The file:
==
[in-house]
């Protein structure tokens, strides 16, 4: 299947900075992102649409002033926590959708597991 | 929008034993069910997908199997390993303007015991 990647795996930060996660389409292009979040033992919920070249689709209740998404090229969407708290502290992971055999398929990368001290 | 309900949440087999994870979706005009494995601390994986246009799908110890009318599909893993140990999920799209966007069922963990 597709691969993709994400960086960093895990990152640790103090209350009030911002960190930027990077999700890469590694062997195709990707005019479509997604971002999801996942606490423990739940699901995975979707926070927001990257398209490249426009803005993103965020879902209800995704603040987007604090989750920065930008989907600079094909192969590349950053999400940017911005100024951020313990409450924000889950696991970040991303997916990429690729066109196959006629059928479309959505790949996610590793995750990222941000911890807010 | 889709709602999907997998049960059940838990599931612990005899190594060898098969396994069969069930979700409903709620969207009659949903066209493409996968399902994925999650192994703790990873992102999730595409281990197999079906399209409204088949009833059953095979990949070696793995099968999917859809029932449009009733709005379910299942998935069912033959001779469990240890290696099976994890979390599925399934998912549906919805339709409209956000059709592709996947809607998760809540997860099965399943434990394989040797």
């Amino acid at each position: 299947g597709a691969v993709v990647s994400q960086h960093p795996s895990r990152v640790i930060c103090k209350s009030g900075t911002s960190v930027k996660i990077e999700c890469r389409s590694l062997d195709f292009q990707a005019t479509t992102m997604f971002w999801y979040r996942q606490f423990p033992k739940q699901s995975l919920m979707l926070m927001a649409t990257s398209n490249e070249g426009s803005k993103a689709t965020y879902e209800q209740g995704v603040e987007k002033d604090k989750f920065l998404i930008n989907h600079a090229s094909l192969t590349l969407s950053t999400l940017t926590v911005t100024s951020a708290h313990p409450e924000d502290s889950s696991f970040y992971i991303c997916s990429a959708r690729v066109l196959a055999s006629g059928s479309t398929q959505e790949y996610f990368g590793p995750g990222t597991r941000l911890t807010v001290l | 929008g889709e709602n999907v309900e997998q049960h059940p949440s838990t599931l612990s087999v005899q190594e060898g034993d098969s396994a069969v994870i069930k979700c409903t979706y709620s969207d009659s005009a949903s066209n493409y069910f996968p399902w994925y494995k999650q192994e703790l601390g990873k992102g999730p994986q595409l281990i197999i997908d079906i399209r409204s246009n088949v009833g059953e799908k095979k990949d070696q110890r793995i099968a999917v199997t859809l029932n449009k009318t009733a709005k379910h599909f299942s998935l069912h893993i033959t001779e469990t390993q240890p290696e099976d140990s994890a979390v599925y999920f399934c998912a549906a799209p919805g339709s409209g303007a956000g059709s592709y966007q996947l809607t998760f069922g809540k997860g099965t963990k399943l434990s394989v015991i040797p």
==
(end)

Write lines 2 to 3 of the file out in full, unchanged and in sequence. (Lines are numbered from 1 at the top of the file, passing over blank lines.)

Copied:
């Protein structure tokens, strides 16, 4: 299947900075992102649409002033926590959708597991 | 929008034993069910997908199997390993303007015991 990647795996930060996660389409292009979040033992919920070249689709209740998404090229969407708290502290992971055999398929990368001290 | 309900949440087999994870979706005009494995601390994986246009799908110890009318599909893993140990999920799209966007069922963990 597709691969993709994400960086960093895990990152640790103090209350009030911002960190930027990077999700890469590694062997195709990707005019479509997604971002999801996942606490423990739940699901995975979707926070927001990257398209490249426009803005993103965020879902209800995704603040987007604090989750920065930008989907600079094909192969590349950053999400940017911005100024951020313990409450924000889950696991970040991303997916990429690729066109196959006629059928479309959505790949996610590793995750990222941000911890807010 | 889709709602999907997998049960059940838990599931612990005899190594060898098969396994069969069930979700409903709620969207009659949903066209493409996968399902994925999650192994703790990873992102999730595409281990197999079906399209409204088949009833059953095979990949070696793995099968999917859809029932449009009733709005379910299942998935069912033959001779469990240890290696099976994890979390599925399934998912549906919805339709409209956000059709592709996947809607998760809540997860099965399943434990394989040797």
């Amino acid at each position: 299947g597709a691969v993709v990647s994400q960086h960093p795996s895990r990152v640790i930060c103090k209350s009030g900075t911002s960190v930027k996660i990077e999700c890469r389409s590694l062997d195709f292009q990707a005019t479509t992102m997604f971002w999801y979040r996942q606490f423990p033992k739940q699901s995975l919920m979707l926070m927001a649409t990257s398209n490249e070249g426009s803005k993103a689709t965020y879902e209800q209740g995704v603040e987007k002033d604090k989750f920065l998404i930008n989907h600079a090229s094909l192969t590349l969407s950053t999400l940017t926590v911005t100024s951020a708290h313990p409450e924000d502290s889950s696991f970040y992971i991303c997916s990429a959708r690729v066109l196959a055999s006629g059928s479309t398929q959505e790949y996610f990368g590793p995750g990222t597991r941000l911890t807010v001290l | 929008g889709e709602n999907v309900e997998q049960h059940p949440s838990t599931l612990s087999v005899q190594e060898g034993d098969s396994a069969v994870i069930k979700c409903t979706y709620s969207d009659s005009a949903s066209n493409y069910f996968p399902w994925y494995k999650q192994e703790l601390g990873k992102g999730p994986q595409l281990i197999i997908d079906i399209r409204s246009n088949v009833g059953e799908k095979k990949d070696q110890r793995i099968a999917v199997t859809l029932n449009k009318t009733a709005k379910h599909f299942s998935l069912h893993i033959t001779e469990t390993q240890p290696e099976d140990s994890a979390v599925y999920f399934c998912a549906a799209p919805g339709s409209g303007a956000g059709s592709y966007q996947l809607t998760f069922g809540k997860g099965t963990k399943l434990s394989v015991i040797p």